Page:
It’s been all over the news and all over our site the last 24-hours, and there’s not much more to say with regards to Donald Trump being the new president-elect of the United States. So let us bring you a short respite from the drama unfolding out there, and alleviate your woes with a good old fashioned feel-good flick.

From a classic Hollywood musical, to razor-sharp comedy-dramas, these are some of the best feel-good movies out there, some of which will prove all too insightful, while others will let you switch off and forget about things for a while. We’ve decided to forgo trailers this time around in lieu of clips from the movies, for instant relief. What these films will certainly do is bring some much-needed light to the world right now.

Singin’ In the Rain (1952)

https://youtu.be/rmCpOKtN8ME

Directors: Gene Kelly, Stanley Donen

You know what makes things happy? Gene Kelly singing and dancing (in the rain), and anyone who tells you otherwise is a grouch who probably says things like “love sucks.” Clearly they’ve never been in real love before, and likewise never been privy to one of Kelly’s awe-inspiring tap dance numbers. Add to that the faux-security of Hollywood’s studio era (something about that fake city street seems at the same time suffocating and incredibly cozy), a ton more spectacular song-and-dance numbers, and a real-hero-is-unmasked plotline, and you’ll be grinning in no time.

Juno (2007)

Director: Jason Reitman

Talk about making the best of a potentially bad situation. Juno is both refreshingly honest (who has the energy to put on a front right now) and pragmatic in the way it deals with fallout when shit hits the fan. And you know what? Things aren’t actually that bad, they’re never as bad as they seem at first. Let Juno both entertain you for awhile, and possibly teach you some coping mechanisms on how to get through this thing called life.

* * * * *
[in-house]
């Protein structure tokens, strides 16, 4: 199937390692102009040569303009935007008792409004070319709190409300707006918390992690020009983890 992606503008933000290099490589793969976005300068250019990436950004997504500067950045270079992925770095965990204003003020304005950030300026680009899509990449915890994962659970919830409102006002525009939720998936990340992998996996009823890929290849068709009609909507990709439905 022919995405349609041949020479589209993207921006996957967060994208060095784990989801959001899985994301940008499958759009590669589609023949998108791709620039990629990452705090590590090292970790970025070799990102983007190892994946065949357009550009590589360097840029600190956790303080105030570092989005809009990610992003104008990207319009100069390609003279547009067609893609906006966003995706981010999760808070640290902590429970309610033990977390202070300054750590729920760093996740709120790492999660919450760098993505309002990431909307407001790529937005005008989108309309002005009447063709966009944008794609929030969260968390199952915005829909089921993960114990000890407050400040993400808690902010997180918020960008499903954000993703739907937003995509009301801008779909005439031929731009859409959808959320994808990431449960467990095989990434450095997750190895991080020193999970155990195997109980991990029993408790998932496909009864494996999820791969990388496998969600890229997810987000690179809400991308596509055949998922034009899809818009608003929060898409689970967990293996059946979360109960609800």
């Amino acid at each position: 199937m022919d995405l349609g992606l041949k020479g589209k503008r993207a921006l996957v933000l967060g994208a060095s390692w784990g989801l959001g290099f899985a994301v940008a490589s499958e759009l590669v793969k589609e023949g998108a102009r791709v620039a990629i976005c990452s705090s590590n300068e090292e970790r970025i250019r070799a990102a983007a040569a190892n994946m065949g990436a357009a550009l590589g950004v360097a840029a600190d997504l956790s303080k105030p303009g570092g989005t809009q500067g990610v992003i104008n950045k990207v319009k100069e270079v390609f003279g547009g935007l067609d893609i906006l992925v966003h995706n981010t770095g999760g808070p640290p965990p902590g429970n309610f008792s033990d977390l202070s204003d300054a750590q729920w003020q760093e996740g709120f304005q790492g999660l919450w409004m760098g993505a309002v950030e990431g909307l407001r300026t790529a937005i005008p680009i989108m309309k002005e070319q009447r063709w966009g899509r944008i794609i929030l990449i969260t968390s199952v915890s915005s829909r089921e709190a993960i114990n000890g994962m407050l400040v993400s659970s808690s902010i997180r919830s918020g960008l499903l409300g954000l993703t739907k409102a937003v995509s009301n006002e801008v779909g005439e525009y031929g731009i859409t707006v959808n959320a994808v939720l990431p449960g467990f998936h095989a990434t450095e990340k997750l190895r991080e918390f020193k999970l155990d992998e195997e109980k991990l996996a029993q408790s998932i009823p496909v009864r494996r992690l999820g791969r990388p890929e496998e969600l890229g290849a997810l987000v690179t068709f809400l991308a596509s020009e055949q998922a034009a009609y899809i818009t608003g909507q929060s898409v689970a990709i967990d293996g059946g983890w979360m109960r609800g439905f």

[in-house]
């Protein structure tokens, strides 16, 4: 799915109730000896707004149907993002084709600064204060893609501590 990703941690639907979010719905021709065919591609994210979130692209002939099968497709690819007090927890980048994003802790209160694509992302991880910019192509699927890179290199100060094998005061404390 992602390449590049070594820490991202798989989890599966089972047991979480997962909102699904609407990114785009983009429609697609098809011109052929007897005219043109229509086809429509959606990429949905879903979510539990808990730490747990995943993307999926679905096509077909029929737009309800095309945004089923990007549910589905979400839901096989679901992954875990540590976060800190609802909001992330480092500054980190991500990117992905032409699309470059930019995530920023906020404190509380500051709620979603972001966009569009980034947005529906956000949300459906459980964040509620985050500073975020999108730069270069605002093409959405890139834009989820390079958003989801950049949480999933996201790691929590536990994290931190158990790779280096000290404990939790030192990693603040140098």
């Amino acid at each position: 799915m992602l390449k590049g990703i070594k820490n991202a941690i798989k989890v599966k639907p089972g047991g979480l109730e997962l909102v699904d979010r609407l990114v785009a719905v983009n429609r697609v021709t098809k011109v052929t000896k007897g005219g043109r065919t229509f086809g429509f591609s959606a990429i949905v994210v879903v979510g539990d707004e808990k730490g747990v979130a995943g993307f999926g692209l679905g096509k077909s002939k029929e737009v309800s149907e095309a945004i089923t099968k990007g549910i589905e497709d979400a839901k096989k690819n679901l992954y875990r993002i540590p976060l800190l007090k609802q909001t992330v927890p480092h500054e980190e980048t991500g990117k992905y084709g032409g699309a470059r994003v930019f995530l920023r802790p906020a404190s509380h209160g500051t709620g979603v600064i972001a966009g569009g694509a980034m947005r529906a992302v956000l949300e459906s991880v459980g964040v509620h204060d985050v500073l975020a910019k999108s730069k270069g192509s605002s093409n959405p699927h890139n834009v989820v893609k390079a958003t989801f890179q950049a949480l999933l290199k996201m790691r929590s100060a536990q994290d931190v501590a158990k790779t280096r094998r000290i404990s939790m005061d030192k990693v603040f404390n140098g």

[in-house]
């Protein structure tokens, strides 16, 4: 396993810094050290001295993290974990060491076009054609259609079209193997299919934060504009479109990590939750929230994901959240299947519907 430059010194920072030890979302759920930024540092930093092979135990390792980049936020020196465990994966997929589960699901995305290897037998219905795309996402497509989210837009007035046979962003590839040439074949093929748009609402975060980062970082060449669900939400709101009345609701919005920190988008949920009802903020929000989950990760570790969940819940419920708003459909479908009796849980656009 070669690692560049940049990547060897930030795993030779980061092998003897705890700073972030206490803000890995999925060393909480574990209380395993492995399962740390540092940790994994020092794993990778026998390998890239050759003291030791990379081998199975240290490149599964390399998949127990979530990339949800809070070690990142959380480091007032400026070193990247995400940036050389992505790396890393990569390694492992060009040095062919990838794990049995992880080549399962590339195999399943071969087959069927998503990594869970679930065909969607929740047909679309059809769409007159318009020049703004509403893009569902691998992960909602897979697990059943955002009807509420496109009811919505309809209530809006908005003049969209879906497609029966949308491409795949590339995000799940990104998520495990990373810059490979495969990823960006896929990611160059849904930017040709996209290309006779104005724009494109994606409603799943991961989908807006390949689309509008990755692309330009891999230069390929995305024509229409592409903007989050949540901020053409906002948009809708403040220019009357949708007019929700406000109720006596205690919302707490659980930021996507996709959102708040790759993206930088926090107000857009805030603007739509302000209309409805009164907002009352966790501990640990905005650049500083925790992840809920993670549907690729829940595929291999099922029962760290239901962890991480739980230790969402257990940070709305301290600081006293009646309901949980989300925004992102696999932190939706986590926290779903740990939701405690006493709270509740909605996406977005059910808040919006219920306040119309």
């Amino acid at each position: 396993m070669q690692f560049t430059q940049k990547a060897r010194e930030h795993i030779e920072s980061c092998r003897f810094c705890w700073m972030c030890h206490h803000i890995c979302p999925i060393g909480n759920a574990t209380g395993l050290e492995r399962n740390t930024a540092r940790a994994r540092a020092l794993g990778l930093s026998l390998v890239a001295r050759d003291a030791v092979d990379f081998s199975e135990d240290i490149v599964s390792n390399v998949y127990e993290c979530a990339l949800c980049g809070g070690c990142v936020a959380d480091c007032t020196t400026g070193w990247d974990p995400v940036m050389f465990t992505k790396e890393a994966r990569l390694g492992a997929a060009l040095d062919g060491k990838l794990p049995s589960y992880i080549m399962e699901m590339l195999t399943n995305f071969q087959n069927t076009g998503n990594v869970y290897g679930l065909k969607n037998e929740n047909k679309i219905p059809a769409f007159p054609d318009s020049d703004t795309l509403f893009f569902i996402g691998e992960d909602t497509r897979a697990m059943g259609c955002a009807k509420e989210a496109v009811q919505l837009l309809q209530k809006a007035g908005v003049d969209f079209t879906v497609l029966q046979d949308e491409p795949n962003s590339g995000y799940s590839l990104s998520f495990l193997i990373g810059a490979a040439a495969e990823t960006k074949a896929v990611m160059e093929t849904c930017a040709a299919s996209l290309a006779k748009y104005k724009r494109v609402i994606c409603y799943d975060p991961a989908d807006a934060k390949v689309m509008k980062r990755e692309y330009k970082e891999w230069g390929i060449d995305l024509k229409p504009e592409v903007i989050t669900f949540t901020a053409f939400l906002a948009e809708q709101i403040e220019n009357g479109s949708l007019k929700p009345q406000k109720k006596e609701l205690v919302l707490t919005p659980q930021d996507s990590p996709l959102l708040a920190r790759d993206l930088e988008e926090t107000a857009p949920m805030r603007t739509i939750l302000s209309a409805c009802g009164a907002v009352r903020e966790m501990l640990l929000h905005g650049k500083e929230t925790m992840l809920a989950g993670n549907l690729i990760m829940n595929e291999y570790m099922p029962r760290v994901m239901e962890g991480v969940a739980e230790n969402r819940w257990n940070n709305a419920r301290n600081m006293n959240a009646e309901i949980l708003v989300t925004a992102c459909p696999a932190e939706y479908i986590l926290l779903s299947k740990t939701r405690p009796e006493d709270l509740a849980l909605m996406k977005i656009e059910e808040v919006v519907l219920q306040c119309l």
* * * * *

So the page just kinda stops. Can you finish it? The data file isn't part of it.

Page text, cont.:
Dazed and Confused (1993)

Director: Richard Linklater

This movie needs no introduction, and besides being a feel-good last-day-of-the-school-year romp, where the students simply want to have their keg party and properly welcome the summer ahead, it comes with a pretty convincing co-sign from Quentin Tarantino:

“At the height of my loneliness [in Amsterdam] I went to a video store…and I rented Dazed and Confused, and I took it to my hotel room and I watched it. And all of a sudden I wasn’t lonely anymore…It’s a real hangout movie. You really get to know all the characters…you really get to know this whole community of people in the course of this film…it just goes on to a human experience. At the height of my loneliness I watched Dazed and Confused and I wasn’t lonely anymore, because I was with my friends.”

WALL-E (2008)

Director: Andrew Stanton

While WALL-E is a lovable film that ultimately shows us we have to have hope, it also shows us that things can get all too real before that much-needed wake-up call. Nevertheless, was there ever a Pixar movie that didn’t lift your spirits by the time the credits rolled? Climate change, consumerism, corporatism, they’re all covered. This one isn’t for everyone to watch today, but for those that refuse to switch off completely from the world’s current events, stick this on.

Little Miss Sunshine (2006)

Directors: Jonathon Dayton, Valerie Faris

*Spoiler alert: don’t watch the video above if you haven’t seen the movie before*.

Every character in this film is us at some stage of our day/week/year/lives, or election cycle. Admittedly we’re currently bordering on Paul Dano’s silently-protesting Dwayne and Steve Carrell’s depressive Frank, but after a viewing of this (it has sunshine in the title after all) we’re hoping to be as perky as Olive during her pageant dance.

After something darker? Then be our guest and check out 10 of the most disturbing movies ever made.

Words by Marta Sundac
Contributor
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